Thai will be done: Chef Tanya livens up the new Lotus menu
Chef Tanya’s culinary wizardry opens up the taste buds, and creates a languid, satiated air about each meal.
A complete and fulfilling Thai meal ought to leave you with the languorous feeling of lounging by the beach, lazing in hammocks, with cocktails in coconut shells at hand. Well, that’s what Chef Tananya Hanain’s expertise is all about.
The masterchef from Thailand brings her sunshiny cheeriness to her dishes, which form the new menu at Lotus, The Park, Chennai.
A fair dash of quirkiness in each dish adds to the dining pleasure, as Chef Tanya (as she prefers to be called) works her skills in deftly balancing flavours between her choices of veggies, meat and seafood, often paired with fresh fruit.
Consider her signature Gang phet ped yang, of roast duck with spiced red curry, lychee and cherry tomatoes.
Following the sea
On a rare Chennai afternoon, with a hint of drizzle in the air, our meal began with the Lark bua phad and Tod mon pla for starters. The first, of fried lotus root — a staple appetiser; and the second, of tender fish cakes that open up the taste buds with an arousing mix of cashew nut and a sweet-chilli sauce.
Chef Tanya’s salads bring in delicate, elegantly arrayed elements, playing up the theatricality of the proceedings. On the plate, thus, the Yum kajeab normai farang goong sod seems to be re-creating a scene of maritime misadventure from a Turner painting, even as the prawns, on a bed of okra, asparagus and minced chicken taste fresh as morning dew.
Her Yum pla fu, of crispy fish laid over a mound of green mango salad, makes for a fun deconstruction of traditional Thai cooking techniques, such as of drying and pounding fish (with a mortar and pestle). Each spoonful, taken in with the tart mango slivers and the crackling, brittle fish on top, calls for prolonged exclamatory gasps and squeals of delight.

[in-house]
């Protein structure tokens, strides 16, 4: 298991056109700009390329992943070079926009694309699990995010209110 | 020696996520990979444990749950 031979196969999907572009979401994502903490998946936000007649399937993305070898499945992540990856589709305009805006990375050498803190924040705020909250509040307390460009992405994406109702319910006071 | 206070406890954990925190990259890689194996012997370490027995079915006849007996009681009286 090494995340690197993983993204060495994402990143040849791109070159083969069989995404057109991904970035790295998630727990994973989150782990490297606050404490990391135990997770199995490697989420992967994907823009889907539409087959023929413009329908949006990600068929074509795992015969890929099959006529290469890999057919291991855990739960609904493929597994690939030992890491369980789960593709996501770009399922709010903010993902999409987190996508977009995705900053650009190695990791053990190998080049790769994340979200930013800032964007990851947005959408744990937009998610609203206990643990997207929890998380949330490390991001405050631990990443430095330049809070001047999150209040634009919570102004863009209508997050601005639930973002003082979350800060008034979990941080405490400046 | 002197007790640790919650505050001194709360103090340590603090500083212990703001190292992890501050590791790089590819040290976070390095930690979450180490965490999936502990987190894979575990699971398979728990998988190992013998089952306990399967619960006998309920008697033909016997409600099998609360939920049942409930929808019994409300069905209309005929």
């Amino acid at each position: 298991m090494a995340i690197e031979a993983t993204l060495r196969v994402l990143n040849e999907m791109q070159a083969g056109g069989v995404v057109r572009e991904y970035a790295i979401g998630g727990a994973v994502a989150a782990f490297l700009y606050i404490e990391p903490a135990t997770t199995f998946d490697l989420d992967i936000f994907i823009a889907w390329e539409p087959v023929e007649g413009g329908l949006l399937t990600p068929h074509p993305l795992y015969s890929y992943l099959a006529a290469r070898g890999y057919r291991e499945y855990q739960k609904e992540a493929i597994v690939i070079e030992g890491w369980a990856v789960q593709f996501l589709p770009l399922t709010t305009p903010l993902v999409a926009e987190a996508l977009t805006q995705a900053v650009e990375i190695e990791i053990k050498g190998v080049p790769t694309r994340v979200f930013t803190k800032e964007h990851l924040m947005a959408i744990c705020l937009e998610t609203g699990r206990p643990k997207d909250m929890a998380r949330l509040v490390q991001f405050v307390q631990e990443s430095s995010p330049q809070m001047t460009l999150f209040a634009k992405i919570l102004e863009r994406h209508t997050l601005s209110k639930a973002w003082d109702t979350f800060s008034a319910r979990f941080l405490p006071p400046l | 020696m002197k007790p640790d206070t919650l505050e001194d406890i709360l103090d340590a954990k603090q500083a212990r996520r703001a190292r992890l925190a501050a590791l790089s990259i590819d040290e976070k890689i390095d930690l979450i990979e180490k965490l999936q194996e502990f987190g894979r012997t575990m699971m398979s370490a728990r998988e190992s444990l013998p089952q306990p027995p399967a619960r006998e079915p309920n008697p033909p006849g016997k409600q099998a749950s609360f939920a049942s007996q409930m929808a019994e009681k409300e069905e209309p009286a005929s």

Lauding the Chef’s wizardry, at this point, led us to refresh our patchy command over the Thai language, over repeated genial bows with folded hands. Tip: you say “khob khun krab” for thank you if you’re male, and “khob khun kah” if you’re female. “Mak mak” means very much, “kor hâi chôhk dee” is good luck, while “gai” is chicken and “yum” means salad. More reason to go yum-yum, but you knew that already.
Lotus eaters forever
For our mains, the chef amped up the dramatic appeal.
So the Goong nam makram came in like a ship in the Odysseus, crafted like a sculpted work of fried Bay of Bengal prawns, in a little puddle of homemade tamarind sauce. The prawns, for a mention, are as oil-free as suntanned skin on a beach chair, and snappy as the breaking of surf over the tallest waves.
The Gai hor samunprai, of chicken rolls, was a lot more subdued, evidencing the chef’s deft hand. To wrap things up was the (the mouthful) Pla tod samunprai kub nam jim sam rod, a deep-fried (yet remarkably oil-less) whole white snapper with herbs and spicy Thai sauce. For seafood lovers, there’s little more that needs to be said.
Chef Tanya’s desserts, reassuringly, are all about coconut — the Bua loy, of M&M-sized rice balls dunked in coconut milk, is made to play tic-tac-toe with.
While the Tako, a pudding of mung bean flour, with a sprinkling of sweet corn kernels and taro, bundled in handy leaf parcels, ends our meal on a dainty note.
At Lotus, The Park. Meal for two approx. `2,500 onwards. Details: 42676000